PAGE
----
The state with perhaps the scariest mandatory use language is one generally considered the most bike friendly in North America, Oregon. Its vehicle code states that, “A person commits the offense of failure to use a bicycle lane or path if the person operates a bicycle on any portion of a roadway that is not a bicycle lane or bicycle path when a bicycle lane or bicycle path is adjacent to or near the roadway.”
An “offense.” Yikes. Still, even in Oregon a bike lane or path may be abandoned to pass other cyclists, to make a left turn, to avoid hazard and to execute a right turn. Also, Oregon provides that a person need not comply with the mandatory use law unless it has been determined after public hearing that the bike lane or path is “suitable for safe bicycle use at reasonable rates of speed.”
As is generally the case, knowing what the law requires depends on the particular circumstances and where you are. If you want to check the law on mandatory use in your state, The League of American Bicyclists has a very helpful chart online. Be advised, however, that laws can change at any time without notice.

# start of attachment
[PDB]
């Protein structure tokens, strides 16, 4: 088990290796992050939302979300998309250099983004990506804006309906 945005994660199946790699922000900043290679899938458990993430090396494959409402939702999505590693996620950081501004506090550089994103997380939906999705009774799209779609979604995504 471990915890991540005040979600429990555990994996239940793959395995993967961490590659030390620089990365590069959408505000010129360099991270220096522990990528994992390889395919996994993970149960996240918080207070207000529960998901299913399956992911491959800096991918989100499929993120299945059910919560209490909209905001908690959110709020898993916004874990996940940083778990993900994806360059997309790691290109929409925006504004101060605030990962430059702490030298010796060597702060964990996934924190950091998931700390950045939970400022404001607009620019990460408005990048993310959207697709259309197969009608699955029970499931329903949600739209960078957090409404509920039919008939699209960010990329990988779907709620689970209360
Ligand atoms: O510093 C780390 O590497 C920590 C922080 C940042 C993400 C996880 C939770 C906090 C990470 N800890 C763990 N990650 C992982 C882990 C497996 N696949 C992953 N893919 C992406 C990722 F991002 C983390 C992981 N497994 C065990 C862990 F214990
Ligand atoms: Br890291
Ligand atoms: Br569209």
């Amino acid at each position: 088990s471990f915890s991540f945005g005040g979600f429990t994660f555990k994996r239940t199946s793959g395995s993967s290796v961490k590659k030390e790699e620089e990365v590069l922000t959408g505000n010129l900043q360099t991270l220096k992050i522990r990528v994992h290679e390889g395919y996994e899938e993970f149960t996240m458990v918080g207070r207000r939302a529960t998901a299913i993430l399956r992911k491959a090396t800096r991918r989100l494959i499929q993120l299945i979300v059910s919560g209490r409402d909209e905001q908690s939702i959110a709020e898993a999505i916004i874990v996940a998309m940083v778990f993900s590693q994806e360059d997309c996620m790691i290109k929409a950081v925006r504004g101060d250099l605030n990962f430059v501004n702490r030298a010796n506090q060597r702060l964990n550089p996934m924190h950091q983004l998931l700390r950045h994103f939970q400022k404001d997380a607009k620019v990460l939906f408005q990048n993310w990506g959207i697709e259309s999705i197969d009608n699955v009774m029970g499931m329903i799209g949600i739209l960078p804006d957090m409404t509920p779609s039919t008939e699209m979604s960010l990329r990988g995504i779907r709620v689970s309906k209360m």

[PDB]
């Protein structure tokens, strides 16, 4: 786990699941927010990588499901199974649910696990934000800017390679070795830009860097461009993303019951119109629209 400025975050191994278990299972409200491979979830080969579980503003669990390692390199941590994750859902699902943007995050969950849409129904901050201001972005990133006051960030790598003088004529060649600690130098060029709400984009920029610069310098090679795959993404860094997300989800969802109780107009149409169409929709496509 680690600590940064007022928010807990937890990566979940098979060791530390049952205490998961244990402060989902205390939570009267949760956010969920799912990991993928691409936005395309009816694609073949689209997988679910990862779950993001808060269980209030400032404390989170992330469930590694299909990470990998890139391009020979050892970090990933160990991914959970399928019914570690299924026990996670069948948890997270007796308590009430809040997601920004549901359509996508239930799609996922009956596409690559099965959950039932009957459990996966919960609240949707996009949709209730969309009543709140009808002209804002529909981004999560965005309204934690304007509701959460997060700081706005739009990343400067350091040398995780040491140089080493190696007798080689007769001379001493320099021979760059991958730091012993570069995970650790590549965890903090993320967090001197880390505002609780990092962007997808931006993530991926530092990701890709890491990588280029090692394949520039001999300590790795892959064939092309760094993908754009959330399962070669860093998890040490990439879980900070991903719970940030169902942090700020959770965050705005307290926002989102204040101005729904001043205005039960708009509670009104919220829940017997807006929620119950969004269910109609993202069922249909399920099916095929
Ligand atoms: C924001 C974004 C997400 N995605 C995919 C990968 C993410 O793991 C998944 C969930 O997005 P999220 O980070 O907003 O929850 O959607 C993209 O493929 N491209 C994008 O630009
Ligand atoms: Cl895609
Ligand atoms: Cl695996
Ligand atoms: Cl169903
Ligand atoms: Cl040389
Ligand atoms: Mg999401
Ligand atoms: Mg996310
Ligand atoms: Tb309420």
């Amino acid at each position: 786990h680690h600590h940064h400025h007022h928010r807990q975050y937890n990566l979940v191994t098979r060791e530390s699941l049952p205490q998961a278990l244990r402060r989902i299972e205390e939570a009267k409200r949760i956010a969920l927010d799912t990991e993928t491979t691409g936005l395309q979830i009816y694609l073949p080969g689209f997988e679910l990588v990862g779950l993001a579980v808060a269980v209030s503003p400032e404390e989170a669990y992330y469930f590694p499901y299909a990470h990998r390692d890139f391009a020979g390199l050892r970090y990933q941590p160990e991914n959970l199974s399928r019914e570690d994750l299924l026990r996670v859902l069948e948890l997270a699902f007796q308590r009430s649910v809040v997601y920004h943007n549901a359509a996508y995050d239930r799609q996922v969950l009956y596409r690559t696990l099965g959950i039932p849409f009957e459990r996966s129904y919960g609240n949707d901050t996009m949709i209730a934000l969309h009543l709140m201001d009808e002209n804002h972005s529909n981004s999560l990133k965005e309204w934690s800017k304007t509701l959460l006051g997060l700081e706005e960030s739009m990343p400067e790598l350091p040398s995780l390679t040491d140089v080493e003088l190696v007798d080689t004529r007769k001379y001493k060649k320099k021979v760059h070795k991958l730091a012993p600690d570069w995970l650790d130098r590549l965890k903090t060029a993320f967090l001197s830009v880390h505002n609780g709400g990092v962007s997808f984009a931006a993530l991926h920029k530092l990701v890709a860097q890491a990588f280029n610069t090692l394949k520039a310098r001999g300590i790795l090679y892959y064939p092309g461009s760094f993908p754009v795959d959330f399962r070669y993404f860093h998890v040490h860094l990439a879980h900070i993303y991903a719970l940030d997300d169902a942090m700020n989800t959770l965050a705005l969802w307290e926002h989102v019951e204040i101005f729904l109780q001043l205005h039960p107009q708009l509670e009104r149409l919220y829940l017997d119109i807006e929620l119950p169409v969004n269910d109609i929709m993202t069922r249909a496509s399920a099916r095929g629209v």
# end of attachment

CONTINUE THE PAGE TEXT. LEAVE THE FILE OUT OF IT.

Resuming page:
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Nothing contained in this column should be construed as legal advice. The information contained herein may or may not match your individual situation. Also, laws differ from place to place and tend to change over time. No reader should act or refrain from acting on the basis of any information presented herein without seeking the advice of an attorney in the relevant jurisdiction. This column is meant to promote awareness of a general legal issue. As such, it is meant as entertainment. It does not create an attorney-client relationship between the author and the reader.
About Brendan Kevenides, P.C.
Brendan Kevenides is an everyday city cyclist and licensed attorney. His Chicago law practice is dedicated to representing cyclists injured by the negligence of drivers, government officials and equipment manufacturers. He is also the creator and author of The Chicago Bicycle Advocate, a popular blog about bicycling and the law. He is active with bicycle advocacy organizations, and is a Certified Bicycle Instructor by the League of American Bicyclists. Check out www.mybikeadvocate.com